In early June 1944 – on D-Day – the British, Americans and Canadians hurled themselves into northern France as their ancestors had done since the late Middle Ages. At least one British officer tried to inspire his men that morning as the landing craft approached the strongly defended beaches by reading out Henry V’s speech before Harfleur, in which Shakespeare has him exhort the men, “once more unto the breach”. The film version of the play was released that same year, dedicated to the “commando and airborne troops of Great Britain”. In the popular mind, these Englishmen and their North American descendants were part of the continuity of a European story that went back to the medieval English empire in France.

Some of those liberating Europe thought that they could not simply return to “business as usual” after the war. One of them was the later Conservative prime minister Ted Heath, the man who took Britain into the European Economic Community in 1973. He first defended Liverpool as an anti-aircraft gunner and then took the fight to Hitler as an artillery man during the campaign in north-west Europe. Over the course of the next 11 months, Heath and his comrades fought their way across the traditional battlefields of northern France and the Low Countries, including the Walcheren swamps in which their ancestors had been mired in Napoleonic times; and through western Germany into the centre of the Reich. They were to stay there, at the heart of Europe, for some 60 years. They created a stable European order, based on Nato and what was to become the European Union, which remains with us to this day.

Now the Brexit stalwart Boris Johnson, my fellow historian, claims that it was all in vain. “The European Union,” he says, “is an attempt to do what Hitler wanted by different methods.” Worse still, the EU is a German plot, whose currency, the euro, was “intended by the Germans” to “destroy” Italian manufacturing and generally grind the faces of its unfortunate members. Johnson has also invoked the spirit of Churchill in support of his arguments. He has since doubled down on his remarks and has received support from other members of the Brexit camp, such as Iain Duncan Smith, though not apparently from more informed figures such as Michael Gove. Unfortunately, Johnson’s claims are as historically wrong as it is possible to be, comparable in their crassness only to his predecessor as London mayor Ken Livingstone’s suggestion that Hitler supported Zionism.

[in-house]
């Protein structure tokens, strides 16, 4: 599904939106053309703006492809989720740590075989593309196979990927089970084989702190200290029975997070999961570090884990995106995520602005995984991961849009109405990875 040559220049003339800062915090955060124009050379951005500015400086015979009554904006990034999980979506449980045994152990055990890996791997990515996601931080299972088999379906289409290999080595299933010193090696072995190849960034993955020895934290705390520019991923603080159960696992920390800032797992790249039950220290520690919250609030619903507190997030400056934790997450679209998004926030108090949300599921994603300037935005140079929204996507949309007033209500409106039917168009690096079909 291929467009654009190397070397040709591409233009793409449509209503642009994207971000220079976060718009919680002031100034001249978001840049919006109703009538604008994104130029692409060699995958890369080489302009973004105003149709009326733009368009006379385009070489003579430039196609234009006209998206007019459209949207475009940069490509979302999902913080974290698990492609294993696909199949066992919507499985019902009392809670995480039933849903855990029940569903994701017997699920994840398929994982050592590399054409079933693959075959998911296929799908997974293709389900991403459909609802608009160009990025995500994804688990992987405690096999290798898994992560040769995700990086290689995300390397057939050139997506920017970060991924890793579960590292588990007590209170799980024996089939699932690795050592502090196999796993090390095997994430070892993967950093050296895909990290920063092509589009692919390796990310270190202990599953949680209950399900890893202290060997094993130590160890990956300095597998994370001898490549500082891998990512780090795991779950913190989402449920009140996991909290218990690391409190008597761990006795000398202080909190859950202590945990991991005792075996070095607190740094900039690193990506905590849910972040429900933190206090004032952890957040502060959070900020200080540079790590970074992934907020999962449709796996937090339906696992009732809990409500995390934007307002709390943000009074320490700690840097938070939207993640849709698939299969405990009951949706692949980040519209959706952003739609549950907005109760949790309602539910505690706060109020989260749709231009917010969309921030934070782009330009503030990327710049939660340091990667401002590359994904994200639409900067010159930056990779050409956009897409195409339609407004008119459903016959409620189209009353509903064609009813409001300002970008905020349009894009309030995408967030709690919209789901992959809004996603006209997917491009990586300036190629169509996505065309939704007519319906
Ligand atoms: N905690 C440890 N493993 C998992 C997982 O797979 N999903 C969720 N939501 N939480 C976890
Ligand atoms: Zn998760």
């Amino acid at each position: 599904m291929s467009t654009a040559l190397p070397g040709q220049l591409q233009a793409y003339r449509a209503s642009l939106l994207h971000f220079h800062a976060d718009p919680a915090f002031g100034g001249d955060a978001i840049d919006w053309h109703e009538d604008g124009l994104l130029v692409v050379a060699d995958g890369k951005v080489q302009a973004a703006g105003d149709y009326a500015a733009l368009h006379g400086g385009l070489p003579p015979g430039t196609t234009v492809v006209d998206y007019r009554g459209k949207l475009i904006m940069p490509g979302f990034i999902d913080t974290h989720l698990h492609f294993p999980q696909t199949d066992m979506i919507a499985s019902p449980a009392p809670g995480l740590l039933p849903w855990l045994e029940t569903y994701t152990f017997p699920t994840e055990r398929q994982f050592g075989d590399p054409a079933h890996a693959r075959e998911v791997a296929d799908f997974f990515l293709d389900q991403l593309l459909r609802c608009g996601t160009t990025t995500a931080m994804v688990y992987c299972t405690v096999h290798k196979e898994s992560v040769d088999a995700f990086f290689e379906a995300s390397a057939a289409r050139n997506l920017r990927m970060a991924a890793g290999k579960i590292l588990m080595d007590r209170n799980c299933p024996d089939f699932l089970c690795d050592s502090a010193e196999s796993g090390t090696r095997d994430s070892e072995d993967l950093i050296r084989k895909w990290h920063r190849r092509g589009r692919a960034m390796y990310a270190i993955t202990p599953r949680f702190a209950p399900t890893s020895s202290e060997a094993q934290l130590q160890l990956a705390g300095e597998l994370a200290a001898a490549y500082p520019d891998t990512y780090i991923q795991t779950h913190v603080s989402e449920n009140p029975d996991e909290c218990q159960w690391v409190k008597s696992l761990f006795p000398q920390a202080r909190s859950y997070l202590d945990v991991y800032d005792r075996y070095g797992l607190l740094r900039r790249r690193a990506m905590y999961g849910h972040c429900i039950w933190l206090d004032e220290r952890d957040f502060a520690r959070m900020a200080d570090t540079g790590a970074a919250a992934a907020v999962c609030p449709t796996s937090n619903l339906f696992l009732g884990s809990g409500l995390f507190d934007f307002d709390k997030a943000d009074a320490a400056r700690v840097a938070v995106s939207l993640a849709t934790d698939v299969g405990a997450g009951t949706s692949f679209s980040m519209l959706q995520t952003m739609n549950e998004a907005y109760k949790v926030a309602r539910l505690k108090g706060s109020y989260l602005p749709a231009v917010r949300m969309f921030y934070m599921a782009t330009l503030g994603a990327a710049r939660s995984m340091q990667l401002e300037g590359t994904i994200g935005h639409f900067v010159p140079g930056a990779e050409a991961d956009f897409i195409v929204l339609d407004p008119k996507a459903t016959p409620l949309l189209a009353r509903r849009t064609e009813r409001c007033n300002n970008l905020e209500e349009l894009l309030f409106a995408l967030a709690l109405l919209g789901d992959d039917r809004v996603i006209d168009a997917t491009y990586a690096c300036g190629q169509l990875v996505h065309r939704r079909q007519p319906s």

Far from supporting European political unity, Hitler was violently and explicitly opposed to the idea. This was partly because it was proposed by his opponents on the “left” of the Nazi Party, such as the Strasser brothers. They belonged to the “anti-imperialist” wing of the Nazi Party, which wanted a pan-European front against the Jews and the British empire. Hitler’s hostility to the European project was also in part due to a racial antipathy to the half-Japanese Richard, Count Coudenhove-Kalergi, the author of the widely discussed book Pan-Europa (1923). One way or the other, Hitler condemned the Pan-Europa movement as “a fantastical, historically impossible childishness”, which would be no more than a “Jewish protectorate”.

Nor did he hold back with his alternative view of what the continent should look like. “The solution,” he wrote, “cannot be Pan-Europa, but rather a Europe of free and independent national states, whose spheres of interest are separate and clearly delineated.” Comparisons involving Hitler are usually odious but if one is going to draw parallels, his view of European integration then was much closer to that of the Brexiters today than that of the advocates of the European Union.

Moreover, the European project did not originate in the Nazis’ attempt to mobilise the continent on their behalf but rather in the resistance movement against Hitler. Take Sicco Mansholt, who hid Dutch resisters on his farm during the war, at great personal risk. He subsequently became the Dutch minister for agriculture and one of the fathers of the Common Agricultural Policy (CAP). Take Altiero Spinelli, the Italian anti-fascist who spent ten years in Mussolini’s prisons. It was there, in June 1941, at the height of Hitler’s power, that he secretly wrote his draft manifesto For a Free and United Europe.

Take Paul-Henri Spaak, later prime minister of Belgium, first president of the Common Assembly of the European Coal and Steel Community – the forerunner of the EU – and secretary-general of Nato. He was forced to make a daring escape from wartime Europe in the false bottom of a lorry in order to carry on the struggle against Hitler in exile. Indeed, across Europe there were thousands of men and women who fought, died, were imprisoned or tortured because they believed in a free and united Europe. To suggest that they were trying to achieve the same thing as Hitler by different methods is an outrageous slur on their memory. If Johnson ever makes it to the top of the Conservative Party, and thence to No 10, he will have a lot of explaining and apologising to do in Europe.

***

As if all this were not bad enough, Boris Johnson’s invocation of Churchill flies in the face of everything we know of the great man’s attitude to the European project. To be sure, he began as a Eurosceptic. When army reforms were proposed in 1901 to support the creation of a substantial land force on the continent, the young Winston Churchill was one of the few MPs to oppose them on the grounds that the navy, rather than the army, was of crucial importance to British security. Writing in the Morning Post, Churchill argued that “history” and “geography” showed that the British empire was “essentially commercial and marine”, and had been defended by armies of foreigners.